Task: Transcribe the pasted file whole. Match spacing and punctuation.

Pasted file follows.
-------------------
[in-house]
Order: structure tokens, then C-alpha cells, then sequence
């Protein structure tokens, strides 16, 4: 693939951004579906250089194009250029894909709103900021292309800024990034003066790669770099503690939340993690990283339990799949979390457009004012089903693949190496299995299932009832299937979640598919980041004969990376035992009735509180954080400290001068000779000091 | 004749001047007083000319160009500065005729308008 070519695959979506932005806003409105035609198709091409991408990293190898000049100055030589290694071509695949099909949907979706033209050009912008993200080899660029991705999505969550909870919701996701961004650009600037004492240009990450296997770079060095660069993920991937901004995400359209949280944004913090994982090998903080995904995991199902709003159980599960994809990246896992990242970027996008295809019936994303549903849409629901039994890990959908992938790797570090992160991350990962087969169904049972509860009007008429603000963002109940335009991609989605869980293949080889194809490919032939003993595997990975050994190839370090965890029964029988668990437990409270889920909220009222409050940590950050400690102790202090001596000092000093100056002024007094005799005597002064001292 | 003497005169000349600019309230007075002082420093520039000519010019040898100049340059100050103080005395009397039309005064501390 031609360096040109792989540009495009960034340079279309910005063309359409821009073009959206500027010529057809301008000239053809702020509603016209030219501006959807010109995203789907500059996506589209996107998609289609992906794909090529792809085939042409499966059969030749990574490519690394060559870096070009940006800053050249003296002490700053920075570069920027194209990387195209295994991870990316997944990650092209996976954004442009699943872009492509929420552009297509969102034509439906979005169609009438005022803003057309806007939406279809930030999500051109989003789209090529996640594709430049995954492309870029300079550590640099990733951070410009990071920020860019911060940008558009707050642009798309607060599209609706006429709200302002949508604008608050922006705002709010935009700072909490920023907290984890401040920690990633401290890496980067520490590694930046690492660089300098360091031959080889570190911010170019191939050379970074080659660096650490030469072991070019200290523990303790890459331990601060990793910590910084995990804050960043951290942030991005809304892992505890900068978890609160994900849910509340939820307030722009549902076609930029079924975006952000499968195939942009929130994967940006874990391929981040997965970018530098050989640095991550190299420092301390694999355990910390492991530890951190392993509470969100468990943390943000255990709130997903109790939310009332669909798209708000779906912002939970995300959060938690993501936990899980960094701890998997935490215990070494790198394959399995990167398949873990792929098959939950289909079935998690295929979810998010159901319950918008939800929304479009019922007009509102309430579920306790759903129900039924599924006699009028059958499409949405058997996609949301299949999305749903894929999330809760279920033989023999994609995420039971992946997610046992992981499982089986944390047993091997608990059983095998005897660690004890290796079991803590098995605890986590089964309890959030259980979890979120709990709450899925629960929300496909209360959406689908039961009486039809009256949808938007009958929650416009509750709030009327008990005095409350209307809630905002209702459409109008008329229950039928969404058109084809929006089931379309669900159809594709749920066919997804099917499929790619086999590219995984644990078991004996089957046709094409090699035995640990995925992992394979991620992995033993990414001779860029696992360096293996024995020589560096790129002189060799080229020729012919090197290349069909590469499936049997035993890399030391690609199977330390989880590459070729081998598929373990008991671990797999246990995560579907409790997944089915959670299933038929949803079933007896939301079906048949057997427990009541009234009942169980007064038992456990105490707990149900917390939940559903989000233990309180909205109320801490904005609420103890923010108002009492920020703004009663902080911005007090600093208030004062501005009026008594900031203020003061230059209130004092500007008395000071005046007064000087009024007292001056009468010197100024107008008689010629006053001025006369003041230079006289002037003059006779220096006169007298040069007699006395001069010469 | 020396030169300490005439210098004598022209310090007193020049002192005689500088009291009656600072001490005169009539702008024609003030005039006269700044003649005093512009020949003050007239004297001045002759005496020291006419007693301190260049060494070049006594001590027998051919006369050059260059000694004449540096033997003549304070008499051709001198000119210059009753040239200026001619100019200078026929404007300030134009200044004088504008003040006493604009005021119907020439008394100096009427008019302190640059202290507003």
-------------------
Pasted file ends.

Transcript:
[in-house]
Order: structure tokens, then C-alpha cells, then sequence
């Protein structure tokens, strides 16, 4: 693939951004579906250089194009250029894909709103900021292309800024990034003066790669770099503690939340993690990283339990799949979390457009004012089903693949190496299995299932009832299937979640598919980041004969990376035992009735509180954080400290001068000779000091 | 004749001047007083000319160009500065005729308008 070519695959979506932005806003409105035609198709091409991408990293190898000049100055030589290694071509695949099909949907979706033209050009912008993200080899660029991705999505969550909870919701996701961004650009600037004492240009990450296997770079060095660069993920991937901004995400359209949280944004913090994982090998903080995904995991199902709003159980599960994809990246896992990242970027996008295809019936994303549903849409629901039994890990959908992938790797570090992160991350990962087969169904049972509860009007008429603000963002109940335009991609989605869980293949080889194809490919032939003993595997990975050994190839370090965890029964029988668990437990409270889920909220009222409050940590950050400690102790202090001596000092000093100056002024007094005799005597002064001292 | 003497005169000349600019309230007075002082420093520039000519010019040898100049340059100050103080005395009397039309005064501390 031609360096040109792989540009495009960034340079279309910005063309359409821009073009959206500027010529057809301008000239053809702020509603016209030219501006959807010109995203789907500059996506589209996107998609289609992906794909090529792809085939042409499966059969030749990574490519690394060559870096070009940006800053050249003296002490700053920075570069920027194209990387195209295994991870990316997944990650092209996976954004442009699943872009492509929420552009297509969102034509439906979005169609009438005022803003057309806007939406279809930030999500051109989003789209090529996640594709430049995954492309870029300079550590640099990733951070410009990071920020860019911060940008558009707050642009798309607060599209609706006429709200302002949508604008608050922006705002709010935009700072909490920023907290984890401040920690990633401290890496980067520490590694930046690492660089300098360091031959080889570190911010170019191939050379970074080659660096650490030469072991070019200290523990303790890459331990601060990793910590910084995990804050960043951290942030991005809304892992505890900068978890609160994900849910509340939820307030722009549902076609930029079924975006952000499968195939942009929130994967940006874990391929981040997965970018530098050989640095991550190299420092301390694999355990910390492991530890951190392993509470969100468990943390943000255990709130997903109790939310009332669909798209708000779906912002939970995300959060938690993501936990899980960094701890998997935490215990070494790198394959399995990167398949873990792929098959939950289909079935998690295929979810998010159901319950918008939800929304479009019922007009509102309430579920306790759903129900039924599924006699009028059958499409949405058997996609949301299949999305749903894929999330809760279920033989023999994609995420039971992946997610046992992981499982089986944390047993091997608990059983095998005897660690004890290796079991803590098995605890986590089964309890959030259980979890979120709990709450899925629960929300496909209360959406689908039961009486039809009256949808938007009958929650416009509750709030009327008990005095409350209307809630905002209702459409109008008329229950039928969404058109084809929006089931379309669900159809594709749920066919997804099917499929790619086999590219995984644990078991004996089957046709094409090699035995640990995925992992394979991620992995033993990414001779860029696992360096293996024995020589560096790129002189060799080229020729012919090197290349069909590469499936049997035993890399030391690609199977330390989880590459070729081998598929373990008991671990797999246990995560579907409790997944089915959670299933038929949803079933007896939301079906048949057997427990009541009234009942169980007064038992456990105490707990149900917390939940559903989000233990309180909205109320801490904005609420103890923010108002009492920020703004009663902080911005007090600093208030004062501005009026008594900031203020003061230059209130004092500007008395000071005046007064000087009024007292001056009468010197100024107008008689010629006053001025006369003041230079006289002037003059006779220096006169007298040069007699006395001069010469 | 020396030169300490005439210098004598022209310090007193020049002192005689500088009291009656600072001490005169009539702008024609003030005039006269700044003649005093512009020949003050007239004297001045002759005496020291006419007693301190260049060494070049006594001590027998051919006369050059260059000694004449540096033997003549304070008499051709001198000119210059009753040239200026001619100019200078026929404007300030134009200044004088504008003040006493604009005021119907020439008394100096009427008019302190640059202290507003």